The media went nuts on Wednesday when Massachusetts Senator Ted Kennedy went sailing aboard his 50-ft Concordia schooner Mya just hours after being released from the hospital where he was diagnosed with a malignant brain tumor. They used words like "brave" and "vigorous" to describe the 76-year-old Kennedy, which he undoubtedly is, but he’s also just a sailor who finds peace on the water. And we can’t think of a time when someone would need more peace than when facing what some believe is a death sentence. We wish the Senator many more days of fair winds and calm seas.
In Wednesday’s ‘Lectronic, we reported that Bismarck Dinius’ preliminary hearing on vehicular manslaughter charges had begun. After just three days of testimony, the hearing has been put on hold until June 10 due to scheduling conflicts.
One of the more interesting pieces of information to come out of the hearing was Deputy James Beland’s testimony that, after Deputy Sheriff Russell Perdock — who slammed his powerboat into the drifting sailboat Beats Workin’ II at 40+ mph on a pitch black night on Clear Lake, killing Willows resident Lynn Thornton — had given a blood sample at the local hospital, co-worker Beland "drove him around" for more than an hour before taking him home — with the blood sample in the car, no less. Beland couldn’t recall what they did or talked about during that hour, but he insisted they didn’t talk about the accident. Really? Did they talk about the weather or how the Red Sox were doing? Perdock testified the next day that he was "certain" Beland didn’t drive him home, but he didn’t say how he got there.
Outside the courtroom, Deputy District Attorney John Langan told a reporter for the Lake County Record-Bee that his job was "to evaluate the evidence as it is and determine if we can go forward. The issue is whether or not Mr. Dinius committed a negligent act or omission while operating the boat, and whether that act caused the death of Ms. Thornton." In other words, if Dinius could not have predicted or foreseen the accident, he cannot be held liable. Could it be that someone in the Lake County DA’s office is finally thinking rationally?
As we were writing this up for today’s edition, we got a call from Dinius. "Everyone keeps asking that," he said when asked how he was doing. He said the support he’s received from the community — and complete strangers — has renewed his faith in human nature. "I didn’t cause this accident or Lynn’s death — my conscience is clear. I’m not going to let it run my life."
Indeed, Bismarck Dinius is another study in resolve and bravery. "I’m getting married in June," he revealed, "and will be racing in the Catalina 22 Nationals next week in Grapevine, Texas." Look for his report on the event in a future ‘Lectronic.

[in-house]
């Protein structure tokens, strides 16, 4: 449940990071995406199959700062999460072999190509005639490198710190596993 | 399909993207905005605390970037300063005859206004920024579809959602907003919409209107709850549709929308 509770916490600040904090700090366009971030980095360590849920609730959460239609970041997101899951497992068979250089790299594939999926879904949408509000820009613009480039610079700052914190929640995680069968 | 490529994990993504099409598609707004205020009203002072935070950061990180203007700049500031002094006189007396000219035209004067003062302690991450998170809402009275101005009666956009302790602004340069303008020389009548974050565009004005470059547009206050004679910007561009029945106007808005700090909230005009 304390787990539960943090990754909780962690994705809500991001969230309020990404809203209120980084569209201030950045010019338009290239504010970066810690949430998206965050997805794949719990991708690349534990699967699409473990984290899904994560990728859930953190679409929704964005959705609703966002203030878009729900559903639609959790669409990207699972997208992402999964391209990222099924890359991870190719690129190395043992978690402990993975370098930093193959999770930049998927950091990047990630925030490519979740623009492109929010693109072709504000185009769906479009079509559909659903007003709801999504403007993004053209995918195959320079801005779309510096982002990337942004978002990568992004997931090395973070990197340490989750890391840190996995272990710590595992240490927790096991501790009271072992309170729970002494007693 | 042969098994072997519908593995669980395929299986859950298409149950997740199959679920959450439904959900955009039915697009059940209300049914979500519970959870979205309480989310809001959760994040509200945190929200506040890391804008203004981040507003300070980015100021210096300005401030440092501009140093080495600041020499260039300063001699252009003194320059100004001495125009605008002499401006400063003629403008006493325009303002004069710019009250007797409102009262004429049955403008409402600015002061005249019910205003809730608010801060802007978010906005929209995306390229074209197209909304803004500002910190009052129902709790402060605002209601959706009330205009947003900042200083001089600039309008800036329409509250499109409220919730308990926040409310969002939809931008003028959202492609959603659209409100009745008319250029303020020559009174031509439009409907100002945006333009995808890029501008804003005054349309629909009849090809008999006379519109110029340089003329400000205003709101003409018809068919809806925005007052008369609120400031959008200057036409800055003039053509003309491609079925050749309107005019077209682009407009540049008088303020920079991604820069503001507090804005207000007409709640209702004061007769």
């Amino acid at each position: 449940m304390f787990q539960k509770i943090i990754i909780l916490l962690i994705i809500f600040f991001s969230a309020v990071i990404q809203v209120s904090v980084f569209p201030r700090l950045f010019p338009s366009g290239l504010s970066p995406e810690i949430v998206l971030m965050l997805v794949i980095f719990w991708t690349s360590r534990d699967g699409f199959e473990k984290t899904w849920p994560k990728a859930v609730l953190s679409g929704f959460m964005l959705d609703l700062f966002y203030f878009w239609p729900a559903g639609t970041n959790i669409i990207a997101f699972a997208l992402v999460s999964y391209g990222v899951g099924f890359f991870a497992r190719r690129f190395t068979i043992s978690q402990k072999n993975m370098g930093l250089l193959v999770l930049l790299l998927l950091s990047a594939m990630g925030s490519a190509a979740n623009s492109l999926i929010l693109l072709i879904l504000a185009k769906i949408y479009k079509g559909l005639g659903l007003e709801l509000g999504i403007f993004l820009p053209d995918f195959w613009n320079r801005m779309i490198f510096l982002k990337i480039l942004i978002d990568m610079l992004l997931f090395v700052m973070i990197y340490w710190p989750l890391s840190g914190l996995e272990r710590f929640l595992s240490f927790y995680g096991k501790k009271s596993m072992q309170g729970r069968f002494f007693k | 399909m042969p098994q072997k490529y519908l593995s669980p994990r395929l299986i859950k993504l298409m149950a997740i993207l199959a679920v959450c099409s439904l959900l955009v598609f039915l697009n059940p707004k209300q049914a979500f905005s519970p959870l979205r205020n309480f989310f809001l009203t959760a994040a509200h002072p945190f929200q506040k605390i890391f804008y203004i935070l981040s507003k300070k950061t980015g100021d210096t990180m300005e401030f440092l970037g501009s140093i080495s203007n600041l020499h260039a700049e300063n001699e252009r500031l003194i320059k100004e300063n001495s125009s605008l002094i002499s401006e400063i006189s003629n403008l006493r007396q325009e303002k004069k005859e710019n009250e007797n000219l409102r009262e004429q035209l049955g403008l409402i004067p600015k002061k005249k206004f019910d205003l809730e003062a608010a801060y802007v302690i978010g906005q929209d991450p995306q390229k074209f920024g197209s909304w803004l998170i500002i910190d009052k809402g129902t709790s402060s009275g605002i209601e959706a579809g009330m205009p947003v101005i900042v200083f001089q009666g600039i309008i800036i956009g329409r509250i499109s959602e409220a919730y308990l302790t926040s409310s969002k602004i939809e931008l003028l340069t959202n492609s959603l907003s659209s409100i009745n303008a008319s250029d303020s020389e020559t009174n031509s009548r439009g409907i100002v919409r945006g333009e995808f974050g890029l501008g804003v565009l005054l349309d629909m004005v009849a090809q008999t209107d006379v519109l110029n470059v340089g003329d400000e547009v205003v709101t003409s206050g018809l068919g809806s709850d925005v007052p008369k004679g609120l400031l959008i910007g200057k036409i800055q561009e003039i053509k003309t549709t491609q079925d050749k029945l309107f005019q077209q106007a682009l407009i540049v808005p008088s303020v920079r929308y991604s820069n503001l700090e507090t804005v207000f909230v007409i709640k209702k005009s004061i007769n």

If you’d like to help a fellow sailor, you can donate to Dinius’ defense fund by sending checks made out to Bismarck Dinius, writing “Bismarck Dinius Defense Fund” in the memo section, to Sierra Central Credit Union, Attn: Brian Foxworthy, Branch Manager, 306 N. Sunrise Ave., Roseville, CA 95661.
Another way to help was brought to our attention by ‘Lectronic reader Will Sitch. “An analyst at the Public Investigations Unit of the Attorney General’s office said they were following the case to determine if there has been some impropriety in the actions of the Lake County DA, and that the general public should email their opinions. He said that no one would reply but that the responses would be used primarily for statistical analysis purposes to determine the scope of the level of public interest in the case.”
If you have a need to travel north along the California coast soon, we suggest you consider casting off your docklines and taking off ASAP, as the next few days are predicted to bring ideal conditions for a northbound transit.
Off Point Conception today, for example, winds are expected to be light and southerly, with moderate swells at 11-second intervals, and similar conditions continuing into the weekend.
Off the Big Sur coast, light westerly winds Friday are expected to turn southerly Saturday morning, with smooth seas and moderate swells at 10-second intervals. Sounds ideal, right? Then again, the weather gurus don’t always get it right. In any case, be careful out there.
LoÏck Peyron is closing in on an unprecented third win in The Artemis Transat. The Frenchman, sailing his Farr designed Gitana 80, is one of only two people to have won the race twice. If he can finish, and continue holding off the charge of fellow countryman Armel Le Cléac’h on Brit Air, he will cement his place in the canon of his country’s offshore sailing heroes. The two are in the home stretch toward Boston. As of noon eastern time, Gitana 80 is 100 miles from the finish and 30 miles ahead of Brit Air, with both sailing at about 10 knots. Peyron is expected to finish late this evening and Le Cléac’h sometime early tommorrow morning.
"This is our last day in the Transat, which is always a bit sad, because it’s the last day at sea," Peyron said. "At the moment it’s not very nice, everything is grey, humid and cold, but in a few hours, I hope we’ll arrive in Boston."
In the Class 40 division, Giovanni Soldini’s strategy through the ice gate has more than doubled his lead to over 120 miles as he powers Telecom Italia away from the gate with a 2-knot boatspeed advantage over second place Boris Hermann on Beluga Racer. Stay tuned at www.theartemistransat.com.
Our offices will be closed on Monday, so we’ll see you here Wednesday with a report on the Master Mariners race and much more! We hope you all have a fun and safe Memorial Day Weekend.